Although a Levels man myself, I know some of my colleagues prefer to work in Curves, which is also now supported, as is built-in integration with picture sharing and social networking sites such as Facebook and Flickr.
But there’s one new feature will likely sell version 3 more than all the others combined. Recently, I’ve jumped into the deep end, experimenting with audio and video alongside my photography. The good news is that Aperture 3 can now handle all of this and has become the hub of all my multimedia work.
You can now download all your audio-video files, and moving pictures (including HD) can be trimmed for basic editing and exported into an editing program like iMovie or Final Cut Pro, or exported out for use in various forms. The same is true for audio files. You can also export the project, consolidating the master files and use these as your backup.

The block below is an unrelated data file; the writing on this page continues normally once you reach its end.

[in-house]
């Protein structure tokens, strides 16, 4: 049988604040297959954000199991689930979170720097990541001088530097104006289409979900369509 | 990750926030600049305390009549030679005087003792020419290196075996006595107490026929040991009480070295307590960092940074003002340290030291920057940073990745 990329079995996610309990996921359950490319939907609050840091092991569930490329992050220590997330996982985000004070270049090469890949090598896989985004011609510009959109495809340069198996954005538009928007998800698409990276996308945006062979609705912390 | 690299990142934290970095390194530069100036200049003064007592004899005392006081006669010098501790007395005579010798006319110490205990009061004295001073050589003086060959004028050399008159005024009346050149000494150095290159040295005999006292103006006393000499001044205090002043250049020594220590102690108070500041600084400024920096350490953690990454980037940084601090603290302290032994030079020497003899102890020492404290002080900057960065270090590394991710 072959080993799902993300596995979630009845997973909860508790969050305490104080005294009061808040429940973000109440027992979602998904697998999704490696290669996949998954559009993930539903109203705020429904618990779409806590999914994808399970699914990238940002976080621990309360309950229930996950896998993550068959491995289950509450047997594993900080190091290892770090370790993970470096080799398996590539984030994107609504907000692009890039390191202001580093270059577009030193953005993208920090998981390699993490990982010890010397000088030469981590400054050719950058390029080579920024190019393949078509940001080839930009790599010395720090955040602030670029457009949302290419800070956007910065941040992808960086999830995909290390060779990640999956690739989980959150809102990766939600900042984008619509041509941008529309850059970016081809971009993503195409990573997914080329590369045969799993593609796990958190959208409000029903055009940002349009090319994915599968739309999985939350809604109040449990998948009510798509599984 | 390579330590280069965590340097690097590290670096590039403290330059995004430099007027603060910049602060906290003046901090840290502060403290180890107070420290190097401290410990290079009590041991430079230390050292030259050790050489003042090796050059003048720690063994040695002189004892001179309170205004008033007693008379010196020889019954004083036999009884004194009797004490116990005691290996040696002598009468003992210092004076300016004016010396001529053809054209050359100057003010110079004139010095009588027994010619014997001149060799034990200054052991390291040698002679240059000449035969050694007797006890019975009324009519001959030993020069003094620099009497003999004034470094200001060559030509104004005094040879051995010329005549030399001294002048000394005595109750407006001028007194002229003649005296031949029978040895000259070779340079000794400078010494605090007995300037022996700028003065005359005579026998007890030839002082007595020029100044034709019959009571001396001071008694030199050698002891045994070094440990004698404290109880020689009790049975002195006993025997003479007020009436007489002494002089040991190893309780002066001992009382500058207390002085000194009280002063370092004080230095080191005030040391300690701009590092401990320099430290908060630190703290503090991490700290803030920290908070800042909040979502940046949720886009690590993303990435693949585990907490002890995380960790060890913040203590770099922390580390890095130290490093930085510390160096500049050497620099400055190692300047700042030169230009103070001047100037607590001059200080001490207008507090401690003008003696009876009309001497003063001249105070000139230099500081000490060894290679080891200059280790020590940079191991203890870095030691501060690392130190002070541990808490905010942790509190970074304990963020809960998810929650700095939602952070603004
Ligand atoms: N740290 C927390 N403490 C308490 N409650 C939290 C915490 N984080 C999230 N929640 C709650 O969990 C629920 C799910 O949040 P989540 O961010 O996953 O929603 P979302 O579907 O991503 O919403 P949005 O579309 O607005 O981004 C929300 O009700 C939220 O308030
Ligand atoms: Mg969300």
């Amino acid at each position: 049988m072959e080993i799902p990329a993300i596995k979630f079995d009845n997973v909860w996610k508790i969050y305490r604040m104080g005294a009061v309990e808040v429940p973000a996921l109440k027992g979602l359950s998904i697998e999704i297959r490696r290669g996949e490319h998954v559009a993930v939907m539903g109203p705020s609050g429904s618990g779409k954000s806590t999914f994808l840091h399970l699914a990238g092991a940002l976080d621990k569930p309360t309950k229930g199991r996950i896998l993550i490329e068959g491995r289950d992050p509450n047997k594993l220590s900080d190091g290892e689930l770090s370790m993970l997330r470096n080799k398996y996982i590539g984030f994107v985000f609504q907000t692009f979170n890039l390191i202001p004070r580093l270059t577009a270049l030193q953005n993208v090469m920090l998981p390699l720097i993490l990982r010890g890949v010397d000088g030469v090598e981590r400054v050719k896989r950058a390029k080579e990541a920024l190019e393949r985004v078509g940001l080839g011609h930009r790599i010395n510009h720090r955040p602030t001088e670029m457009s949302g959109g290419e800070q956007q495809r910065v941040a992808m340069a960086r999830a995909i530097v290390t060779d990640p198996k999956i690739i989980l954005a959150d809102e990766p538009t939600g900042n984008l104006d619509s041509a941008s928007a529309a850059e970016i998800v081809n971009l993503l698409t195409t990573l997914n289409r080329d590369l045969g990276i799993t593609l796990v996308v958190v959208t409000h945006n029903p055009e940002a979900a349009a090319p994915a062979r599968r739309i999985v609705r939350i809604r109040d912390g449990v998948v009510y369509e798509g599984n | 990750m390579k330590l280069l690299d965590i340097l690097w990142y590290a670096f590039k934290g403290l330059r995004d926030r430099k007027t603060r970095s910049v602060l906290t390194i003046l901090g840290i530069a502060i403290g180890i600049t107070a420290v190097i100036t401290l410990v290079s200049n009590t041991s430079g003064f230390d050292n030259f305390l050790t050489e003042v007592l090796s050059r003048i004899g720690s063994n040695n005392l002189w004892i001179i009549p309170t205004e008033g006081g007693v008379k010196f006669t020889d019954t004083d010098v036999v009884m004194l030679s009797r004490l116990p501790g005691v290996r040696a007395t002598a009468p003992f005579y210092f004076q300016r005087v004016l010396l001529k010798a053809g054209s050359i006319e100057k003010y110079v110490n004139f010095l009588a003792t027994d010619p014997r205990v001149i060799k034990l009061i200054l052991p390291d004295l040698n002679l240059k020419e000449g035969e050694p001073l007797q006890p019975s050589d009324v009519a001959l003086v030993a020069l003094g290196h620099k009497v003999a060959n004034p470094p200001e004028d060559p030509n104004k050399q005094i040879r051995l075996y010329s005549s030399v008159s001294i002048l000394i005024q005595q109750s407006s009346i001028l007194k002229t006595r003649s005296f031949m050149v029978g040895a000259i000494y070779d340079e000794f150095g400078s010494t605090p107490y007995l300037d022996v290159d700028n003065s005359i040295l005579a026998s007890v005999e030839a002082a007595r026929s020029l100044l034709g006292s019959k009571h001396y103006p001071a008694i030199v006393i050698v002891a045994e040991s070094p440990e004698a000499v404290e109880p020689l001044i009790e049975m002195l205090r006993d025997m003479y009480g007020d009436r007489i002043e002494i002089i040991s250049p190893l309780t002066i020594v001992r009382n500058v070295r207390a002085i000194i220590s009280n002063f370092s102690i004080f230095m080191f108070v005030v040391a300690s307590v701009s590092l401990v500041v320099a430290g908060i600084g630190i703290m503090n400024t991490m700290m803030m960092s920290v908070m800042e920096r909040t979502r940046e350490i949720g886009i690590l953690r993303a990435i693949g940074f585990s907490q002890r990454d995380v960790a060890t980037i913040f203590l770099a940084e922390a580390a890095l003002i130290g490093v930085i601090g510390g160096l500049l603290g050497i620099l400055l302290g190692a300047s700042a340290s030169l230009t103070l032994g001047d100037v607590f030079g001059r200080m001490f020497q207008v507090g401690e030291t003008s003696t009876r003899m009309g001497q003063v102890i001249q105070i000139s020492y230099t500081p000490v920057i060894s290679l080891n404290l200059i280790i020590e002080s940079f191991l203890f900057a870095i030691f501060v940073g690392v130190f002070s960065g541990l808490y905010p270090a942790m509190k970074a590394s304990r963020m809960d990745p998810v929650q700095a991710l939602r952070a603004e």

For my short film, Homage, I chose all the best clips by star ratings in Aperture 3 and used the caption field to make necessary notes. When in Final Cut Pro, these notes made it very easy to edit. It’s also now extremely easy to put together audio slideshows, blending photos, multi-layered audio and text together and allowing effects like those pioneered by Ken Burns. The slideshow can then be exported as a QuickTime movie and uploaded to the web.
It’s not all smooth sailing. Before the release of the recent 3.0.1 update, there were reports of problems, including issues upgrading picture libraries from version 2, and another affecting users who do heavy retouching complaining of “memory leak”. Two of my three computers operated a smooth upgrade, but the third – a library of more than 380,000 referenced images and 44,000 managed files – did have a problem.
After I repaired the permissions and rebuilt the library in version 2, and with the release of v3.0.1, the upgrade went smoothly, taking around four days to complete. (Some user intervention before upgrading is a must. For extensive tips on this visit my blog. The update has also fixed the memory hole.
But having used version 3 for my day-to-day work for several months now, I can’t express how enthusiastic I am about it. For today’s multimedia photographer it’s an absolute must.